The giant U.S. government-guaranteed mortgage companies, Fannie Mae and Freddie Mac, were and are unique features of American housing finance compared to other countries. In the days before their 2008 fall into insolvency and government conservatorship, which also saw their previously feared political power fizzle, Fannie and Freddie used to claim they were “the envy of the world.” In those days, they could always get many members of the U.S. Congress to repeat that claim, even though it wasn’t true.
But Fannie and Freddie were huge and still are – their combined 2018 total assets are $5.5 trillion. (This amount is about the same as the combined GDPs of the United Kingdom and France.) Fannie and Freddie were, and continue to be, dominant factors in U.S. housing finance markets. But they remain in government conservatorship more than 10 years after the collapse of the housing bubble they helped inflate and after the government bailed them out. Even after more than 10 years of debating, the government can’t figure out what to do with them next. All kinds of plans have been proposed by various politicians, trade associations, financial commentators, think tanks and investors. None has been adopted. The amount of talk has been vast, but no agreed-upon path has emerged out of the fog of endless debate.
The central problem is this: Fannie and Freddie have always been dependent on the guarantee of their obligations by the U.S. government. The guarantee was said to be “implicit,” but it was absolutely real, as events proved. Based on this guarantee, they sold trillions of dollars of bonds and mortgage-backed securities around the world. They never could have done this without their credit support from the government, and when they failed, the government protected the buyers. Although there is still not a formal guarantee, their backing by the government is even more indubitable now, since the U.S. Treasury has agreed to put in enough new senior preferred stock to keep the net worth of each from falling below zero.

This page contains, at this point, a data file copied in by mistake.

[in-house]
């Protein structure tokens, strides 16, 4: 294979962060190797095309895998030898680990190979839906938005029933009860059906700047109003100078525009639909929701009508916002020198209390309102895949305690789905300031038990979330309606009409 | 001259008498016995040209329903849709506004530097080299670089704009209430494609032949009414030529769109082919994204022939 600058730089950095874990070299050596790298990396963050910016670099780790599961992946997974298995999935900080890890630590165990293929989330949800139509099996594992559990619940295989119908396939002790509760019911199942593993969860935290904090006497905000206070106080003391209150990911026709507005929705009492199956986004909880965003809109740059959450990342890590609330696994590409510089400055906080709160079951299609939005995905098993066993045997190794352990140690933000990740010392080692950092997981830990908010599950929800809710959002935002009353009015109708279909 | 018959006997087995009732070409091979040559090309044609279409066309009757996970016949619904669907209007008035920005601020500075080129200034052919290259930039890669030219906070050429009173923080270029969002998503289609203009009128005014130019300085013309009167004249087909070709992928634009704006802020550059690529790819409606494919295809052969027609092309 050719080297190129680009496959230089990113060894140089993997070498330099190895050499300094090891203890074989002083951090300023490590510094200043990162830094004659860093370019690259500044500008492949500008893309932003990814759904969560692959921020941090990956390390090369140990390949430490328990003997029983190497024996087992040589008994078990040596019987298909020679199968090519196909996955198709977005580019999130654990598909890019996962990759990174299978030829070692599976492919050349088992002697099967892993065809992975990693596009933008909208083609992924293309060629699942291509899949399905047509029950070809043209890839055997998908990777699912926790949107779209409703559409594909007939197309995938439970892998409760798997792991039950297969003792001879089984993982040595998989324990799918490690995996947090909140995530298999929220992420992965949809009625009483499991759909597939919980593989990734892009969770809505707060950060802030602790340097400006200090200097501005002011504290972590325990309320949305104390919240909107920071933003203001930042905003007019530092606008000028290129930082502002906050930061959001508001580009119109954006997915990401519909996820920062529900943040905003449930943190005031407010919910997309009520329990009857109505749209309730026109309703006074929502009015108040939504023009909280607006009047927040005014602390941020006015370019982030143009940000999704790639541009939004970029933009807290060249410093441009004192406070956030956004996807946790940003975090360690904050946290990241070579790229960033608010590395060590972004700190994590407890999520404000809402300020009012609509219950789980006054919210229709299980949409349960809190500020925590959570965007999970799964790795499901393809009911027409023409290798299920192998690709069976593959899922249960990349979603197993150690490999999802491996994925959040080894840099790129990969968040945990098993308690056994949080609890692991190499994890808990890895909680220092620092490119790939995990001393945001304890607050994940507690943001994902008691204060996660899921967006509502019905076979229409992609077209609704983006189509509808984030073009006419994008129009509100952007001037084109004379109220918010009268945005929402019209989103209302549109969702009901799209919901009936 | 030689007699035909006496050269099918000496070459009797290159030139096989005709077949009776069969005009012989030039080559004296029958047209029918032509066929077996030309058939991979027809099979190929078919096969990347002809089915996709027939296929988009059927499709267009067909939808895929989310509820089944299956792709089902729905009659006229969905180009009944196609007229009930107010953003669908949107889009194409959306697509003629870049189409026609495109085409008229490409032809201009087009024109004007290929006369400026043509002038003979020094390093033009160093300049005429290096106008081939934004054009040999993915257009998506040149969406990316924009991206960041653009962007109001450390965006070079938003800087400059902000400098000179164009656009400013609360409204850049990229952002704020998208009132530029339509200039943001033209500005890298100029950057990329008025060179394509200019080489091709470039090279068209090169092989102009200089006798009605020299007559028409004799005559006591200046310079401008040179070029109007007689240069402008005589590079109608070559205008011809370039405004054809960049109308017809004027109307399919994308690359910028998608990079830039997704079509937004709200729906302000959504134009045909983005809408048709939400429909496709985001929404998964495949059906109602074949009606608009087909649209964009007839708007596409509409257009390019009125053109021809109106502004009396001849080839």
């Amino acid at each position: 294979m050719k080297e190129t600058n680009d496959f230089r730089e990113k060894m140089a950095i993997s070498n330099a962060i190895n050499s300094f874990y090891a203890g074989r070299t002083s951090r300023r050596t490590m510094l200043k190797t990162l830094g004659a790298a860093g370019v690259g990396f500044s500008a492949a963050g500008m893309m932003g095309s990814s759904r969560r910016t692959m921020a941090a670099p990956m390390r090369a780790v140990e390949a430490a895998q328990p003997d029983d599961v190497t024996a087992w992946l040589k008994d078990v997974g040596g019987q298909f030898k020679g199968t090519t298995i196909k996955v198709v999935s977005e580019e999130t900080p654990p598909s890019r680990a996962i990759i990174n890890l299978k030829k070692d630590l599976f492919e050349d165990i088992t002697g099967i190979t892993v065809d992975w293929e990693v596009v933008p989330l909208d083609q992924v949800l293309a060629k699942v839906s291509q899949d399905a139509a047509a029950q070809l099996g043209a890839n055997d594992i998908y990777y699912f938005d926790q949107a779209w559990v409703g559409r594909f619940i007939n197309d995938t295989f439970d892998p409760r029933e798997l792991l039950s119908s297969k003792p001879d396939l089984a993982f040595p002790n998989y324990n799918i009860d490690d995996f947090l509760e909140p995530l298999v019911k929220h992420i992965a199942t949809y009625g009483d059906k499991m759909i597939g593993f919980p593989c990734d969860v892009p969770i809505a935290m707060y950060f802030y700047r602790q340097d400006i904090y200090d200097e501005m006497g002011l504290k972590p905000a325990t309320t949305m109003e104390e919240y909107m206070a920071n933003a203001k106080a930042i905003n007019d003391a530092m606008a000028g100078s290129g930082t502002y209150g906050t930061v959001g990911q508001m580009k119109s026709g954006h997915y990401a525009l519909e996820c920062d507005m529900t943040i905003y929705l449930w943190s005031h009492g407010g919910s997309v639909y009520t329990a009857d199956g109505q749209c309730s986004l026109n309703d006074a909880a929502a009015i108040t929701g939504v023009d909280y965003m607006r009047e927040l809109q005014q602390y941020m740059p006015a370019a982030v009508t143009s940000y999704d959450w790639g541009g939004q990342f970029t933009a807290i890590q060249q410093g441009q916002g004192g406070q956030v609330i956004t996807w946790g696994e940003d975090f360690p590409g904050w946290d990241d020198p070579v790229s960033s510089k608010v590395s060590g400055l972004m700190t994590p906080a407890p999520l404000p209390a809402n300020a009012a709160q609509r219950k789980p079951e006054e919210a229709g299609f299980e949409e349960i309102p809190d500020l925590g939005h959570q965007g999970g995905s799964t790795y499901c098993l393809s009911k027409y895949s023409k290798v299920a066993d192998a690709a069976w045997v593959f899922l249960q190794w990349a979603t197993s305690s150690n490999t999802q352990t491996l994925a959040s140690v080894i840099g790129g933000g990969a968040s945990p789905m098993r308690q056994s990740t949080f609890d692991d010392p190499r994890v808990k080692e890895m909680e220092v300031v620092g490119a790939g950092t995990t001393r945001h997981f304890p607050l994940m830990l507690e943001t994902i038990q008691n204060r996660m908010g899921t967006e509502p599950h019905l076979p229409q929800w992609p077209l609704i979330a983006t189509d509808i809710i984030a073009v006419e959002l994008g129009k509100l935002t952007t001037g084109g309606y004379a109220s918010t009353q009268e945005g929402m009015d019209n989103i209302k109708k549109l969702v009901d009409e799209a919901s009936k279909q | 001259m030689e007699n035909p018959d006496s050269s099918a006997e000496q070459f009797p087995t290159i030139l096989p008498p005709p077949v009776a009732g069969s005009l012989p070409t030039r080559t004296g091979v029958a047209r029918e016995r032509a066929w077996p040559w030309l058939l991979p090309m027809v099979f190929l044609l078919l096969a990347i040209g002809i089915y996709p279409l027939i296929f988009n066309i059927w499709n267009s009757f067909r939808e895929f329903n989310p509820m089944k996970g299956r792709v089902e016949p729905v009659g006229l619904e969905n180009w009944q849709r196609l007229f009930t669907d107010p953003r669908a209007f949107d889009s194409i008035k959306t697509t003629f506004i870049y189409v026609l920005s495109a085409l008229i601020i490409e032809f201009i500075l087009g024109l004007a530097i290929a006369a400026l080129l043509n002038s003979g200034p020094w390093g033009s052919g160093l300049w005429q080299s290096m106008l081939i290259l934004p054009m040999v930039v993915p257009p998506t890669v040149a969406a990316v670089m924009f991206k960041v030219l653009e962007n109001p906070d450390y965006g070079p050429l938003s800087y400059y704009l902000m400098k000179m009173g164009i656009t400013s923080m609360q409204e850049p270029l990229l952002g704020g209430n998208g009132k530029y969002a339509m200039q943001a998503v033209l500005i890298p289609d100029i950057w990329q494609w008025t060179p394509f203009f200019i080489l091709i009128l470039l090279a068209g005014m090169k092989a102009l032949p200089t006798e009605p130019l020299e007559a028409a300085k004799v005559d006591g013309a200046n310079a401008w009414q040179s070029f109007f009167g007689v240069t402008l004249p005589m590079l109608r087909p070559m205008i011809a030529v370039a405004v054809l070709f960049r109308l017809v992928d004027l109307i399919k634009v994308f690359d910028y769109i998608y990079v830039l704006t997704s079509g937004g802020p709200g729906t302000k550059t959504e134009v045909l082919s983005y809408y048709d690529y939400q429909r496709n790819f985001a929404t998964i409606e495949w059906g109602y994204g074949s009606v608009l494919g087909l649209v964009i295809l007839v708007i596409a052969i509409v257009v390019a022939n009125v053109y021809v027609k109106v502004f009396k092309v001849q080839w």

Before the housing bubble shriveled, Fannie and Freddie did have some capital of their own, though a small amount relative to their obligations. In 2006, before their fall, they had combined total equity of $66 billion. That may sound significant, but it was to support assets plus outstanding guarantees already totaling $5.5 trillion, giving them a capital ratio of a risible 1.2 percent. In other words, they were leveraged 83 to 1. Such was the advantage of being darlings of the government. To get up to international risk-based capital standards, I calculate they would then have needed $90 billion more in capital than they had.
Now, 10 years after their government bailout, their combined equity is $10.7 billion, giving them a capital ratio of a mere 0.2 percent. In other words, their capital rounds to zero, and their leverage is 514 to one. To meet international standards, they would now require an additional $124 billion in capital. Without capital, Fannie and Freddie at this point rely not just in large measure, but utterly and completely, on their government guarantee. Indeed, they could not stay in business for even one more minute without it, and this has continued for 10 years.
In good times, running on the government’s credit can be very profitable, and so Fannie and Freddie have been, following the recovery of U.S. house prices which began in 2012. Why have they not built up any capital at all since then? Well, in that same year, the U.S. Treasury Department and the conservator for Fannie and Freddie (the Federal Housing Finance Agency), agreed that each quarter, essentially all of the profits of Fannie and Freddie would be paid to the Treasury, thence going to offset the federal deficit.